Apples app store has over 400,000 apps to choose from, while the Motorola app store has only a fraction of those apps. Another victory for Apple.

If you are paranoid about space on your iPad, the Xoom does accept memory cards for additional memory. There are several different options out there that work well with Apple to provide free online storage of documents, if you should end up with an overflow of documents on your iPad 2.

Bottom line, the clear winner, and your tablet of choice should be the iPad 2. Now go get in line for the retail launch, or online now!

Tweet @ me: baseballcurt35

Leave a comment

Posted by on March 11, 2011 in Electronics/Tech


Tags: , , ,


Crashing into the fence!For the casual fan, NASCAR has become popular over the years for their impressive crashes. Take Carl Edwards getting air, and slamming into the fence at Talledega, or Ryan Newman sitting upside down in turn 3 at Daytona, as he waits for help to turn his car over to get him out. Or take the normal every Sunday crash that leaves cars crushed like a pop cans, and debris scattered all over the track.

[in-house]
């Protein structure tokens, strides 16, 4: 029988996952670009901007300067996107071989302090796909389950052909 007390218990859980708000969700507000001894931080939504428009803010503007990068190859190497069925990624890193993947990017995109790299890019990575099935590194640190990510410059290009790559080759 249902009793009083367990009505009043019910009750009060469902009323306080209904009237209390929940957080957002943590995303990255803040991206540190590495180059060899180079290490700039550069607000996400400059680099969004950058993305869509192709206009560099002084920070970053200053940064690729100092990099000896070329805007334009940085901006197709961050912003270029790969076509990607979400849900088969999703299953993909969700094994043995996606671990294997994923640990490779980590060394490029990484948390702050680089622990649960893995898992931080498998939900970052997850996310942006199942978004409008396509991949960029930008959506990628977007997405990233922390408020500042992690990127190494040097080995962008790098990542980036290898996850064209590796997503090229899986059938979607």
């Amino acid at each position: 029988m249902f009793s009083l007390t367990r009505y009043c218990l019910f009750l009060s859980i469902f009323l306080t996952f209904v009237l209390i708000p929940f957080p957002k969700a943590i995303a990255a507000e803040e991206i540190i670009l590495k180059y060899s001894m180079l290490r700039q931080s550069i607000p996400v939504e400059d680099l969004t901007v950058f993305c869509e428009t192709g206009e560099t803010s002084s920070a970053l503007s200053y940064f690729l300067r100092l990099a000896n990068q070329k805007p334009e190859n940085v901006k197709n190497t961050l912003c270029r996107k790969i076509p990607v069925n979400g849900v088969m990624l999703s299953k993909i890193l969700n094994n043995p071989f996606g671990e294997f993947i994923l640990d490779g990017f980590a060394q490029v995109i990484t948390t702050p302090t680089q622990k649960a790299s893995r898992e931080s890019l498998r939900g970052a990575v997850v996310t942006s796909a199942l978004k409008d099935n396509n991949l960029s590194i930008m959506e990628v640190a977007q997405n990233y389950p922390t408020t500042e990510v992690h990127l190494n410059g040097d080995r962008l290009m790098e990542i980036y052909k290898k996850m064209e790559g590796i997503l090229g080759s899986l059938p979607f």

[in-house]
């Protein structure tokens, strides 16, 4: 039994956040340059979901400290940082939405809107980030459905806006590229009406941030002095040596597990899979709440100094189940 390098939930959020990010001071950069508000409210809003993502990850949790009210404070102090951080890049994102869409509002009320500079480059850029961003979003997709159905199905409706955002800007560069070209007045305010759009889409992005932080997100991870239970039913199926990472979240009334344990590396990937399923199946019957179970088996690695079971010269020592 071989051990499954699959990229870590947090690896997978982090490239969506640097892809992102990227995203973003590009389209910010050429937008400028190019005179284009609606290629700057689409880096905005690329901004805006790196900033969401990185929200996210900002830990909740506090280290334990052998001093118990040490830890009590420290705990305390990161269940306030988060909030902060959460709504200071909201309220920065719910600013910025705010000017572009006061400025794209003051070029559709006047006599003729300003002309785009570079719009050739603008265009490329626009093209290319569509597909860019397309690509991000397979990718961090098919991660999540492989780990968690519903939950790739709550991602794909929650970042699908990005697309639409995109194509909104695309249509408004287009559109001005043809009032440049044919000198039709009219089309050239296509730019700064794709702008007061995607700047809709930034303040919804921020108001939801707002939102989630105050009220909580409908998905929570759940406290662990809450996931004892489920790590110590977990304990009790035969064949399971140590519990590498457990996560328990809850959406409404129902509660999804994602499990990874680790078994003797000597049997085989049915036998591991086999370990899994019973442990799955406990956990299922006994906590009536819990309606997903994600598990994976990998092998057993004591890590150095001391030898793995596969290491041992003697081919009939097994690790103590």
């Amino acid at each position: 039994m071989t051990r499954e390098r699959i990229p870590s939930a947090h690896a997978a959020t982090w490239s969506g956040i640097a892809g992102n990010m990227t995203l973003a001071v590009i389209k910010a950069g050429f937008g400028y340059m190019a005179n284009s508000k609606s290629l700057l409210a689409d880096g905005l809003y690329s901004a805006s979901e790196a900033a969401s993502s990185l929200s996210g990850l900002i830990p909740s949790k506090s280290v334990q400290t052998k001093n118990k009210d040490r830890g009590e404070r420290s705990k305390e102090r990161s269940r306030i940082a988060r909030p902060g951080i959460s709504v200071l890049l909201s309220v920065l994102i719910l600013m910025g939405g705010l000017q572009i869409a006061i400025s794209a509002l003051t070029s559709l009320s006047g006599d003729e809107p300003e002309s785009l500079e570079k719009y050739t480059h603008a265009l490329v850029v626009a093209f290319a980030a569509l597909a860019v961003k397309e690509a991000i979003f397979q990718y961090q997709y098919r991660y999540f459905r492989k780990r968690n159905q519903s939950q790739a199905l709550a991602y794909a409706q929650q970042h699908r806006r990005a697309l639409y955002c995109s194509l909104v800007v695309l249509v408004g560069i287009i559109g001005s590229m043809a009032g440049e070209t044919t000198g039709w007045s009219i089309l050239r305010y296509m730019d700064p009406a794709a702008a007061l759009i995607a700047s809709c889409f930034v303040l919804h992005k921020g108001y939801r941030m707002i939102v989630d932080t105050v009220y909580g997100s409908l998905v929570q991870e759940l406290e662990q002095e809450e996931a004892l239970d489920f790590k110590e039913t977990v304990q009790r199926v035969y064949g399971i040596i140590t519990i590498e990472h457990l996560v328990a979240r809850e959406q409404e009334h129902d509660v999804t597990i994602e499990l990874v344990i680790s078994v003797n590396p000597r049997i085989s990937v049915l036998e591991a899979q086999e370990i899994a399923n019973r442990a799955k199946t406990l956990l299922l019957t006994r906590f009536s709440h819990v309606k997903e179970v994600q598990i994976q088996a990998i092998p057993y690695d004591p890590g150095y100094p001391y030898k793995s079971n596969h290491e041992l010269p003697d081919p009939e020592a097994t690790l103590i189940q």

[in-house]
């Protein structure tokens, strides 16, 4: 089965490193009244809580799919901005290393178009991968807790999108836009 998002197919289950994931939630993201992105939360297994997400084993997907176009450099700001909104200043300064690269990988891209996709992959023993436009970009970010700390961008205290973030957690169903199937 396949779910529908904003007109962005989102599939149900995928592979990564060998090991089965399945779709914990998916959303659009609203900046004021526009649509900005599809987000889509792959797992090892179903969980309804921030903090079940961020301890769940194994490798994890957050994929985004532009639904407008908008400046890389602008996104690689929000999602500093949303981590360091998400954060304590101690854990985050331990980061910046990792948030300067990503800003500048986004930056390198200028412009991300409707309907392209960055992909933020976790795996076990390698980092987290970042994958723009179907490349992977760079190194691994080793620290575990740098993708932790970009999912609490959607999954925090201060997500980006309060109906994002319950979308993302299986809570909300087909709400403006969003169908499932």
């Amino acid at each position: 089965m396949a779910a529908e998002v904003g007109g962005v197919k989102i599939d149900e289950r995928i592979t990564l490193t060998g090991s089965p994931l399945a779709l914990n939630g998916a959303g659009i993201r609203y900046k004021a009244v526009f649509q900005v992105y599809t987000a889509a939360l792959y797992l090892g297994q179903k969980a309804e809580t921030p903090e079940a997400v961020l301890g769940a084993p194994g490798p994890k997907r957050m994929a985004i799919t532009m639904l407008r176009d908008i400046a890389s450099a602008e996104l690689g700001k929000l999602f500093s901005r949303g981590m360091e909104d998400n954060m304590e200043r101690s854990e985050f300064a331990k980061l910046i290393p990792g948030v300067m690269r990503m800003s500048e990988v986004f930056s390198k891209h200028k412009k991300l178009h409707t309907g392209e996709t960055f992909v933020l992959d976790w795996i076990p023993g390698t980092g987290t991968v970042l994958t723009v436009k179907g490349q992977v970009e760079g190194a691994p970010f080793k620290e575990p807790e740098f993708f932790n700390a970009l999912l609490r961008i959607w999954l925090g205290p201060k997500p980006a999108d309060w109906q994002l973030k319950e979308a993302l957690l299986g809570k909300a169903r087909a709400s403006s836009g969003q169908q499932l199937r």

Over the years NASCAR has taken pride in making this a safe sport (considering the obvious dangers). With speeds of 200 miles per hour, 43 drivers on the track at one time, and 3500lbs cars, it takes amazing technology to keep these drivers safe each weekend. But that same technology that helps keep these drivers safe, is also being used to figure out how to make the cars go faster.

One thing that a lot of NASCAR fans, or casual fans may not realize, is how venerable the spectators are at these events. As cars reach speeds of 200 mph, they easily become air-borne if turned around backwards in an accident. These cars, and debris can easily make their way into innocent spectator’s seats with little warning.

To make sure this is an unlikely event, NASCAR has tethered all parts of the car that can come lose to make sure hoods, deck lids, and other parts alike will not go slicing through their air, into the stands. In 2003 in Daytona in July NASCAR had an eye opening event. The hood from Robby Gordon’s car was impacted in such a way, the hood flew from the car, went 40-50 feet in the air, and then landed in the stands, injuring one spectator. Due to new rules requiring such items to be tethered to the cars, this may have been the last event like this we will see.